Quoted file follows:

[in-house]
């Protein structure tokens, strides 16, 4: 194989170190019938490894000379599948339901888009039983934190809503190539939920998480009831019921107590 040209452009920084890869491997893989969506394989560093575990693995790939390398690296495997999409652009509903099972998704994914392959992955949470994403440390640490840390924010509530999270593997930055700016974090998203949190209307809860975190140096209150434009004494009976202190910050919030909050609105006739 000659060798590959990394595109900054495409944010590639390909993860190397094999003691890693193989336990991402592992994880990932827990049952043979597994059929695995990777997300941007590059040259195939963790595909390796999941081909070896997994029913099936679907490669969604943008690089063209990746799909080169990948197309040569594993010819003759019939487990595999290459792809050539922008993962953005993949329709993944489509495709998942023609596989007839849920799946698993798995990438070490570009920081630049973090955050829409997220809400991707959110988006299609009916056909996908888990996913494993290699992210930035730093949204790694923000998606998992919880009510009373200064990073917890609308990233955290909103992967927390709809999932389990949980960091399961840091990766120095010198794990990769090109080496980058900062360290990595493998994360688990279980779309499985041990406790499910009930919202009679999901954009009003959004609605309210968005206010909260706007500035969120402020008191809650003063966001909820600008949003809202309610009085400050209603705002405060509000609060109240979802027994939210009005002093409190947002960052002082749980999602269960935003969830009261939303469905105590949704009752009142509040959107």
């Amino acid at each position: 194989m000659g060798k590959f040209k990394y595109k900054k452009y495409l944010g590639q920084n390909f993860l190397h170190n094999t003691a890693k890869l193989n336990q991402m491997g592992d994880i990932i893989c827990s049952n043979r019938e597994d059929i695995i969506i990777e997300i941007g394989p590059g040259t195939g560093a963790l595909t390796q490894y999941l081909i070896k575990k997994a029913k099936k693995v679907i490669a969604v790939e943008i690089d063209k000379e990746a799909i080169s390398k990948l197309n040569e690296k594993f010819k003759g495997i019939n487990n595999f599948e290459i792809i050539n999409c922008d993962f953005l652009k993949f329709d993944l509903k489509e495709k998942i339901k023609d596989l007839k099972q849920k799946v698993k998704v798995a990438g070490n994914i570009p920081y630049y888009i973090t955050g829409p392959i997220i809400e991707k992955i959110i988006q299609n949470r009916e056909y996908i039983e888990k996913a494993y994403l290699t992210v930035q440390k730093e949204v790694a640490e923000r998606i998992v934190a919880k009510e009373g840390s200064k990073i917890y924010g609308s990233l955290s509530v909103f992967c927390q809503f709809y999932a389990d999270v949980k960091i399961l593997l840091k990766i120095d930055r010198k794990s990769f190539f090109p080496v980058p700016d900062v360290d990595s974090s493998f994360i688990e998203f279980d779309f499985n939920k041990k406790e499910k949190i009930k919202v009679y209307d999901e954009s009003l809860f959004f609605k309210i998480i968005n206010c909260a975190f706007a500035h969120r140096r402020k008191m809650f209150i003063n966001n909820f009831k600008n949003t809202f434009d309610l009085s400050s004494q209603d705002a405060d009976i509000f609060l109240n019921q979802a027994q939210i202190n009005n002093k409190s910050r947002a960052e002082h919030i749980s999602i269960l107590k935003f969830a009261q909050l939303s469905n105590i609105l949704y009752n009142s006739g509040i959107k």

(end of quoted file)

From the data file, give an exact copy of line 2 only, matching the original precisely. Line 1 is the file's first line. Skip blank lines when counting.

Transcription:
């Protein structure tokens, strides 16, 4: 194989170190019938490894000379599948339901888009039983934190809503190539939920998480009831019921107590 040209452009920084890869491997893989969506394989560093575990693995790939390398690296495997999409652009509903099972998704994914392959992955949470994403440390640490840390924010509530999270593997930055700016974090998203949190209307809860975190140096209150434009004494009976202190910050919030909050609105006739 000659060798590959990394595109900054495409944010590639390909993860190397094999003691890693193989336990991402592992994880990932827990049952043979597994059929695995990777997300941007590059040259195939963790595909390796999941081909070896997994029913099936679907490669969604943008690089063209990746799909080169990948197309040569594993010819003759019939487990595999290459792809050539922008993962953005993949329709993944489509495709998942023609596989007839849920799946698993798995990438070490570009920081630049973090955050829409997220809400991707959110988006299609009916056909996908888990996913494993290699992210930035730093949204790694923000998606998992919880009510009373200064990073917890609308990233955290909103992967927390709809999932389990949980960091399961840091990766120095010198794990990769090109080496980058900062360290990595493998994360688990279980779309499985041990406790499910009930919202009679999901954009009003959004609605309210968005206010909260706007500035969120402020008191809650003063966001909820600008949003809202309610009085400050209603705002405060509000609060109240979802027994939210009005002093409190947002960052002082749980999602269960935003969830009261939303469905105590949704009752009142509040959107």